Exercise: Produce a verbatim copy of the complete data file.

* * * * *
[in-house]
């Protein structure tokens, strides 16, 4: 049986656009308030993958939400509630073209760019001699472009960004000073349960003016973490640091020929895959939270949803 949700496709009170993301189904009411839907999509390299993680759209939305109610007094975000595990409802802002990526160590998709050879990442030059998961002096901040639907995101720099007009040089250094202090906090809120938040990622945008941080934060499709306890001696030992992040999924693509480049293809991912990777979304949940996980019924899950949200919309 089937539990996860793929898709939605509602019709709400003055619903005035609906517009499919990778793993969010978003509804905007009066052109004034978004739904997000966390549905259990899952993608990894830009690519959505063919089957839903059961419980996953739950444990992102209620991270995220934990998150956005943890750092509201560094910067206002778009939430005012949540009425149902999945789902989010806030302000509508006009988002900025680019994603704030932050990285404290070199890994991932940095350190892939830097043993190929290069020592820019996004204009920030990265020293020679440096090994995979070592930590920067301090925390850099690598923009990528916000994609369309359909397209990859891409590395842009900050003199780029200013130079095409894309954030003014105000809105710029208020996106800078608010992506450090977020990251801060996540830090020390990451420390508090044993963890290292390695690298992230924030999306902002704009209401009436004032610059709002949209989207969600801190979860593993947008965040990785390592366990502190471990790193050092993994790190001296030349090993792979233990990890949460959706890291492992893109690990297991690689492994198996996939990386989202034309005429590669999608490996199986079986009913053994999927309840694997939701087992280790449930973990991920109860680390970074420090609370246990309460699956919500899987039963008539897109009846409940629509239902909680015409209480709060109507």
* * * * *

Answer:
[in-house]
């Protein structure tokens, strides 16, 4: 049986656009308030993958939400509630073209760019001699472009960004000073349960003016973490640091020929895959939270949803 949700496709009170993301189904009411839907999509390299993680759209939305109610007094975000595990409802802002990526160590998709050879990442030059998961002096901040639907995101720099007009040089250094202090906090809120938040990622945008941080934060499709306890001696030992992040999924693509480049293809991912990777979304949940996980019924899950949200919309 089937539990996860793929898709939605509602019709709400003055619903005035609906517009499919990778793993969010978003509804905007009066052109004034978004739904997000966390549905259990899952993608990894830009690519959505063919089957839903059961419980996953739950444990992102209620991270995220934990998150956005943890750092509201560094910067206002778009939430005012949540009425149902999945789902989010806030302000509508006009988002900025680019994603704030932050990285404290070199890994991932940095350190892939830097043993190929290069020592820019996004204009920030990265020293020679440096090994995979070592930590920067301090925390850099690598923009990528916000994609369309359909397209990859891409590395842009900050003199780029200013130079095409894309954030003014105000809105710029208020996106800078608010992506450090977020990251801060996540830090020390990451420390508090044993963890290292390695690298992230924030999306902002704009209401009436004032610059709002949209989207969600801190979860593993947008965040990785390592366990502190471990790193050092993994790190001296030349090993792979233990990890949460959706890291492992893109690990297991690689492994198996996939990386989202034309005429590669999608490996199986079986009913053994999927309840694997939701087992280790449930973990991920109860680390970074420090609370246990309460699956919500899987039963008539897109009846409940629509239902909680015409209480709060109507």